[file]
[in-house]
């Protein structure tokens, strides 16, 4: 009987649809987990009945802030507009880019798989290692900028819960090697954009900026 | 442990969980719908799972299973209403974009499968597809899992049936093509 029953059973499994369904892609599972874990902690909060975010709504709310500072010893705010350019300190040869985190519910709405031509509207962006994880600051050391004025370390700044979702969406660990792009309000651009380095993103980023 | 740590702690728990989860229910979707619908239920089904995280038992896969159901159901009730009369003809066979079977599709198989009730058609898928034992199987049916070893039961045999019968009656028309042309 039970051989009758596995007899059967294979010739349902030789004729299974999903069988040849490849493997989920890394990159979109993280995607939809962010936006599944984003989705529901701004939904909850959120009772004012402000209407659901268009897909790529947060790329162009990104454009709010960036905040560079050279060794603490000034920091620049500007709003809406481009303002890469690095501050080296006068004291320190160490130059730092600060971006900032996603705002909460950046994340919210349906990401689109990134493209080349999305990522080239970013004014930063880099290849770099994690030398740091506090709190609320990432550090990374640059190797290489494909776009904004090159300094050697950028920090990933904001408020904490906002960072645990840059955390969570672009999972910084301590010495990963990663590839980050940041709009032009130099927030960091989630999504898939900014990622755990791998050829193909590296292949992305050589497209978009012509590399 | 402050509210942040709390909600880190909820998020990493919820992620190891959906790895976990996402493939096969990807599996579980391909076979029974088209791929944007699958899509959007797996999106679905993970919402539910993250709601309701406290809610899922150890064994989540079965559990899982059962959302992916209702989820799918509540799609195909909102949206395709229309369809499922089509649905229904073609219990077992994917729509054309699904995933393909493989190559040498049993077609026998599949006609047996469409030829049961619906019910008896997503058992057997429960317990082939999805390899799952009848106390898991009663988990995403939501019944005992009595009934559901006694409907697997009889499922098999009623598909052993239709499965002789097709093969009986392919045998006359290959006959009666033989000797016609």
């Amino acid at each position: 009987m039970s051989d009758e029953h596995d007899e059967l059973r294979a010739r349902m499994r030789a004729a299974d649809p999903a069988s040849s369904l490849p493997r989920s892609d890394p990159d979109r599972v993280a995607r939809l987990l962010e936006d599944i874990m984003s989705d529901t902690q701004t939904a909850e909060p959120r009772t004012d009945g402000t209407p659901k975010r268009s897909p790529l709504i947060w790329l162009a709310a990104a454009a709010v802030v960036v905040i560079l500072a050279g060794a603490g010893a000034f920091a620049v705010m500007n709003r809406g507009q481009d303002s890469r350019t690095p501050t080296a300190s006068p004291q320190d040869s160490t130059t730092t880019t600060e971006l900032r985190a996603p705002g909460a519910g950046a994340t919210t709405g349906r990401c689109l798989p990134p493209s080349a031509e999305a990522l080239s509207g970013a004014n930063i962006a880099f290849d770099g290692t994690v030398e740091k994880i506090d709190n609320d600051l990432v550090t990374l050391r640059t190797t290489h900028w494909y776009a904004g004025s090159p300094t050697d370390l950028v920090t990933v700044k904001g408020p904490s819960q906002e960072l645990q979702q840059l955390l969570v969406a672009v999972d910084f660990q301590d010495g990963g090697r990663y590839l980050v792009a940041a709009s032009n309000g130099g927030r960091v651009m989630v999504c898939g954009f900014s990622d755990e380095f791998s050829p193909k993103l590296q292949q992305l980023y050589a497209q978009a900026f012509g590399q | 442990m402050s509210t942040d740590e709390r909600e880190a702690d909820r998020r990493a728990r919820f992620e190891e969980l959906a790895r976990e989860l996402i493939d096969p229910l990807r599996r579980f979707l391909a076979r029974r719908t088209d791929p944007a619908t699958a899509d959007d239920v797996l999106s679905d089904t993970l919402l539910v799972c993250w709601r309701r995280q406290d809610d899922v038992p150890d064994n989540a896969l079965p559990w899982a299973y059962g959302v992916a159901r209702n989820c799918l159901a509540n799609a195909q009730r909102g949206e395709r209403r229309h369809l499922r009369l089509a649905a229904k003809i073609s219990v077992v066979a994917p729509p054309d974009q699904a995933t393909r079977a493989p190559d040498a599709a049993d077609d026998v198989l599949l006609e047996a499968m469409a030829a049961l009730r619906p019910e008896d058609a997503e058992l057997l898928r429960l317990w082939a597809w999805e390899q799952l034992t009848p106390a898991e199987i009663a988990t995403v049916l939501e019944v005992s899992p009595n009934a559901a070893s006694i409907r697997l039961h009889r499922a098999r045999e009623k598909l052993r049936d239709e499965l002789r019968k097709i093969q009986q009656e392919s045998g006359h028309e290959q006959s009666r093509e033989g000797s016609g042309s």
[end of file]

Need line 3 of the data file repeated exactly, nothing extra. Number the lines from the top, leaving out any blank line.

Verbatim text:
């Amino acid at each position: 009987m039970s051989d009758e029953h596995d007899e059967l059973r294979a010739r349902m499994r030789a004729a299974d649809p999903a069988s040849s369904l490849p493997r989920s892609d890394p990159d979109r599972v993280a995607r939809l987990l962010e936006d599944i874990m984003s989705d529901t902690q701004t939904a909850e909060p959120r009772t004012d009945g402000t209407p659901k975010r268009s897909p790529l709504i947060w790329l162009a709310a990104a454009a709010v802030v960036v905040i560079l500072a050279g060794a603490g010893a000034f920091a620049v705010m500007n709003r809406g507009q481009d303002s890469r350019t690095p501050t080296a300190s006068p004291q320190d040869s160490t130059t730092t880019t600060e971006l900032r985190a996603p705002g909460a519910g950046a994340t919210t709405g349906r990401c689109l798989p990134p493209s080349a031509e999305a990522l080239s509207g970013a004014n930063i962006a880099f290849d770099g290692t994690v030398e740091k994880i506090d709190n609320d600051l990432v550090t990374l050391r640059t190797t290489h900028w494909y776009a904004g004025s090159p300094t050697d370390l950028v920090t990933v700044k904001g408020p904490s819960q906002e960072l645990q979702q840059l955390l969570v969406a672009v999972d910084f660990q301590d010495g990963g090697r990663y590839l980050v792009a940041a709009s032009n309000g130099g927030r960091v651009m989630v999504c898939g954009f900014s990622d755990e380095f791998s050829p193909k993103l590296q292949q992305l980023y050589a497209q978009a900026f012509g590399q | 442990m402050s509210t942040d740590e709390r909600e880190a702690d909820r998020r990493a728990r919820f992620e190891e969980l959906a790895r976990e989860l996402i493939d096969p229910l990807r599996r579980f979707l391909a076979r029974r719908t088209d791929p944007a619908t699958a899509d959007d239920v797996l999106s679905d089904t993970l919402l539910v799972c993250w709601r309701r995280q406290d809610d899922v038992p150890d064994n989540a896969l079965p559990w899982a299973y059962g959302v992916a159901r209702n989820c799918l159901a509540n799609a195909q009730r909102g949206e395709r209403r229309h369809l499922r009369l089509a649905a229904k003809i073609s219990v077992v066979a994917p729509p054309d974009q699904a995933t393909r079977a493989p190559d040498a599709a049993d077609d026998v198989l599949l006609e047996a499968m469409a030829a049961l009730r619906p019910e008896d058609a997503e058992l057997l898928r429960l317990w082939a597809w999805e390899q799952l034992t009848p106390a898991e199987i009663a988990t995403v049916l939501e019944v005992s899992p009595n009934a559901a070893s006694i409907r697997l039961h009889r499922a098999r045999e009623k598909l052993r049936d239709e499965l002789r019968k097709i093969q009986q009656e392919s045998g006359h028309e290959q006959s009666r093509e033989g000797s016609g042309s």